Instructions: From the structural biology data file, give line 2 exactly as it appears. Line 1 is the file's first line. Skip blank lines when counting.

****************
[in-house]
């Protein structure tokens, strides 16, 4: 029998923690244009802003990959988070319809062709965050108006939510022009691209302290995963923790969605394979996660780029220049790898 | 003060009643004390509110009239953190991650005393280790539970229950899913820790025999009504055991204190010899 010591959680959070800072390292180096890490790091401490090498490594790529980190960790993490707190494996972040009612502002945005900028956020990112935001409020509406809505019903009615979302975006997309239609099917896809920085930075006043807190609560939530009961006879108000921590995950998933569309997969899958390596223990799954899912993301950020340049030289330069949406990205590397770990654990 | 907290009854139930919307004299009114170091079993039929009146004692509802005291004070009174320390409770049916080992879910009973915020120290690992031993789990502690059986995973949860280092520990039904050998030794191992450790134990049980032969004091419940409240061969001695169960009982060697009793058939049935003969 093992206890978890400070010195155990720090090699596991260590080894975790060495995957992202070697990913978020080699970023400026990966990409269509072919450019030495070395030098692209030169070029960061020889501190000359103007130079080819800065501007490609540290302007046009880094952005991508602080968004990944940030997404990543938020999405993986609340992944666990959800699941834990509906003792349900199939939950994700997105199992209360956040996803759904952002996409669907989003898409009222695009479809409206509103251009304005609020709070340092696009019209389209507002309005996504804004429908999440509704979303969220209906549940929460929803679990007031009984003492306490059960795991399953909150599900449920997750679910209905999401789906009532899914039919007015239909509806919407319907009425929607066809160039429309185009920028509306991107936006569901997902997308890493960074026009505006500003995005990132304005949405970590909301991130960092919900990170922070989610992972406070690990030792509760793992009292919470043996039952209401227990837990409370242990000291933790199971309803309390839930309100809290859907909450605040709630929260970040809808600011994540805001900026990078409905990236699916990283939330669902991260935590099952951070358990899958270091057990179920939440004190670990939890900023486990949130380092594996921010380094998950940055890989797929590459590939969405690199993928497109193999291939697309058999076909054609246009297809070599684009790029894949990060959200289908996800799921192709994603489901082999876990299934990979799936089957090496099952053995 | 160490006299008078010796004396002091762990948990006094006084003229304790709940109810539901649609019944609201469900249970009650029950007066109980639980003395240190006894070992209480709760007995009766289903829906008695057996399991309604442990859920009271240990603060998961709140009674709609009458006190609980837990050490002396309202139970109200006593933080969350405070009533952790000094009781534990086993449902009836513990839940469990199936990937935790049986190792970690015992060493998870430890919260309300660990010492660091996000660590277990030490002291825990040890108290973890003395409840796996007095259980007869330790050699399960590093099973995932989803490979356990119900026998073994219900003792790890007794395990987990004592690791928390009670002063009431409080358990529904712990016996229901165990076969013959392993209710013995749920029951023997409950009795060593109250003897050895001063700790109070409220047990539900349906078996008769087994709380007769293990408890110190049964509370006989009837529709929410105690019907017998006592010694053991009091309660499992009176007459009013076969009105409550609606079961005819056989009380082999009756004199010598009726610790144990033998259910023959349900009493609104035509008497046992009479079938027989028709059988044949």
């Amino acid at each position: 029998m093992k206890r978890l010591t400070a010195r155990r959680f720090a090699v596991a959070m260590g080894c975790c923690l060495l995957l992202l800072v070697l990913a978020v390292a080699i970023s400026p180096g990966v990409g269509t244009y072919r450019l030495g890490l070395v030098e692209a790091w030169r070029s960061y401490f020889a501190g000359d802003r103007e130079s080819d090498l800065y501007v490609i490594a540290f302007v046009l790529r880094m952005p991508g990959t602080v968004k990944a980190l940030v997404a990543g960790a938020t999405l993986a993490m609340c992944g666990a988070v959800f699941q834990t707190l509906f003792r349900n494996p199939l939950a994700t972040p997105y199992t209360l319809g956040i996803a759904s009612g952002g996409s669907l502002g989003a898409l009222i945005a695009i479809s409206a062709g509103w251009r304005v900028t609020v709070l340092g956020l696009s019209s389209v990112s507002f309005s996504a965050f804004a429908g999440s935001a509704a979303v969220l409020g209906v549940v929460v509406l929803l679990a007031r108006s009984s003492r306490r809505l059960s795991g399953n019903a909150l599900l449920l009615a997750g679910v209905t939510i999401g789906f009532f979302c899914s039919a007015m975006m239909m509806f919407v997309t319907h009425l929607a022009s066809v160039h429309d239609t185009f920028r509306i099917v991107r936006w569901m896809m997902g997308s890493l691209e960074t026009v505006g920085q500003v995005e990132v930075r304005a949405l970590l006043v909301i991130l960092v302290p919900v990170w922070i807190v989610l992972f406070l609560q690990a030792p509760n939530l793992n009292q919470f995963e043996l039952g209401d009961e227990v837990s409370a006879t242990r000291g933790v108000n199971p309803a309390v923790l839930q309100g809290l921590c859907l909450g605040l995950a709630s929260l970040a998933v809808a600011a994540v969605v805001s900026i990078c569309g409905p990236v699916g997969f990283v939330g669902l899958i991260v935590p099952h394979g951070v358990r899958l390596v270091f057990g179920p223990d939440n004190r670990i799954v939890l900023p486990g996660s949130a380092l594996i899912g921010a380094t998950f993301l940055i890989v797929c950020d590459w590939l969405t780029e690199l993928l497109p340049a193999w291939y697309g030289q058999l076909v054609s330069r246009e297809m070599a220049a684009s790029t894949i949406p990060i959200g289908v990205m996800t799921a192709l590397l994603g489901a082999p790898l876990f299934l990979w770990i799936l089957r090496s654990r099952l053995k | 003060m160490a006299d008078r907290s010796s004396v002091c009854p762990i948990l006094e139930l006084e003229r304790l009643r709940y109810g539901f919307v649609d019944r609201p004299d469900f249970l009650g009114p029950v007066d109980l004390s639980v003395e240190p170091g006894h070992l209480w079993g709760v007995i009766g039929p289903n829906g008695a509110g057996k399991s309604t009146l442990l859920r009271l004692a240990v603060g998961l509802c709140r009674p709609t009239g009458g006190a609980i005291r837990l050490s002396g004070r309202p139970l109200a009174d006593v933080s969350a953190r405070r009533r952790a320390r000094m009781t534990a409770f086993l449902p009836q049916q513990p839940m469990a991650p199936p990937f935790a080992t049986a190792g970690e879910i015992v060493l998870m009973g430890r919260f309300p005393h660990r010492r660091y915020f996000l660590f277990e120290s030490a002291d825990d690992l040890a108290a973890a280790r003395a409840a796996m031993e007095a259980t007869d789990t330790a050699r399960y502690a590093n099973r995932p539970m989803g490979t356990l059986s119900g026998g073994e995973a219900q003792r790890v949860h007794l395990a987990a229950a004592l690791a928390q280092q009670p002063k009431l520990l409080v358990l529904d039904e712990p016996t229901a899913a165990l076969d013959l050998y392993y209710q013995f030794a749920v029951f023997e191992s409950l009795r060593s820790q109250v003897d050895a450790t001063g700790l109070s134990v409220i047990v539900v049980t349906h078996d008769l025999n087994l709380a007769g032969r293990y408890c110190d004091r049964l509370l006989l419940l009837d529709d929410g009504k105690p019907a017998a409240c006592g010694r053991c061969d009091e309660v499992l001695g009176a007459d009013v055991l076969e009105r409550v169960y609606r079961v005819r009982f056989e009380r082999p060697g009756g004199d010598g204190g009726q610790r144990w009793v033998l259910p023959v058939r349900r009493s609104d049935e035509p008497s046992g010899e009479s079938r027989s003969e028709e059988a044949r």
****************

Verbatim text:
């Protein structure tokens, strides 16, 4: 029998923690244009802003990959988070319809062709965050108006939510022009691209302290995963923790969605394979996660780029220049790898 | 003060009643004390509110009239953190991650005393280790539970229950899913820790025999009504055991204190010899 010591959680959070800072390292180096890490790091401490090498490594790529980190960790993490707190494996972040009612502002945005900028956020990112935001409020509406809505019903009615979302975006997309239609099917896809920085930075006043807190609560939530009961006879108000921590995950998933569309997969899958390596223990799954899912993301950020340049030289330069949406990205590397770990654990 | 907290009854139930919307004299009114170091079993039929009146004692509802005291004070009174320390409770049916080992879910009973915020120290690992031993789990502690059986995973949860280092520990039904050998030794191992450790134990049980032969004091419940409240061969001695169960009982060697009793058939049935003969 093992206890978890400070010195155990720090090699596991260590080894975790060495995957992202070697990913978020080699970023400026990966990409269509072919450019030495070395030098692209030169070029960061020889501190000359103007130079080819800065501007490609540290302007046009880094952005991508602080968004990944940030997404990543938020999405993986609340992944666990959800699941834990509906003792349900199939939950994700997105199992209360956040996803759904952002996409669907989003898409009222695009479809409206509103251009304005609020709070340092696009019209389209507002309005996504804004429908999440509704979303969220209906549940929460929803679990007031009984003492306490059960795991399953909150599900449920997750679910209905999401789906009532899914039919007015239909509806919407319907009425929607066809160039429309185009920028509306991107936006569901997902997308890493960074026009505006500003995005990132304005949405970590909301991130960092919900990170922070989610992972406070690990030792509760793992009292919470043996039952209401227990837990409370242990000291933790199971309803309390839930309100809290859907909450605040709630929260970040809808600011994540805001900026990078409905990236699916990283939330669902991260935590099952951070358990899958270091057990179920939440004190670990939890900023486990949130380092594996921010380094998950940055890989797929590459590939969405690199993928497109193999291939697309058999076909054609246009297809070599684009790029894949990060959200289908996800799921192709994603489901082999876990299934990979799936089957090496099952053995 | 160490006299008078010796004396002091762990948990006094006084003229304790709940109810539901649609019944609201469900249970009650029950007066109980639980003395240190006894070992209480709760007995009766289903829906008695057996399991309604442990859920009271240990603060998961709140009674709609009458006190609980837990050490002396309202139970109200006593933080969350405070009533952790000094009781534990086993449902009836513990839940469990199936990937935790049986190792970690015992060493998870430890919260309300660990010492660091996000660590277990030490002291825990040890108290973890003395409840796996007095259980007869330790050699399960590093099973995932989803490979356990119900026998073994219900003792790890007794395990987990004592690791928390009670002063009431409080358990529904712990016996229901165990076969013959392993209710013995749920029951023997409950009795060593109250003897050895001063700790109070409220047990539900349906078996008769087994709380007769293990408890110190049964509370006989009837529709929410105690019907017998006592010694053991009091309660499992009176007459009013076969009105409550609606079961005819056989009380082999009756004199010598009726610790144990033998259910023959349900009493609104035509008497046992009479079938027989028709059988044949």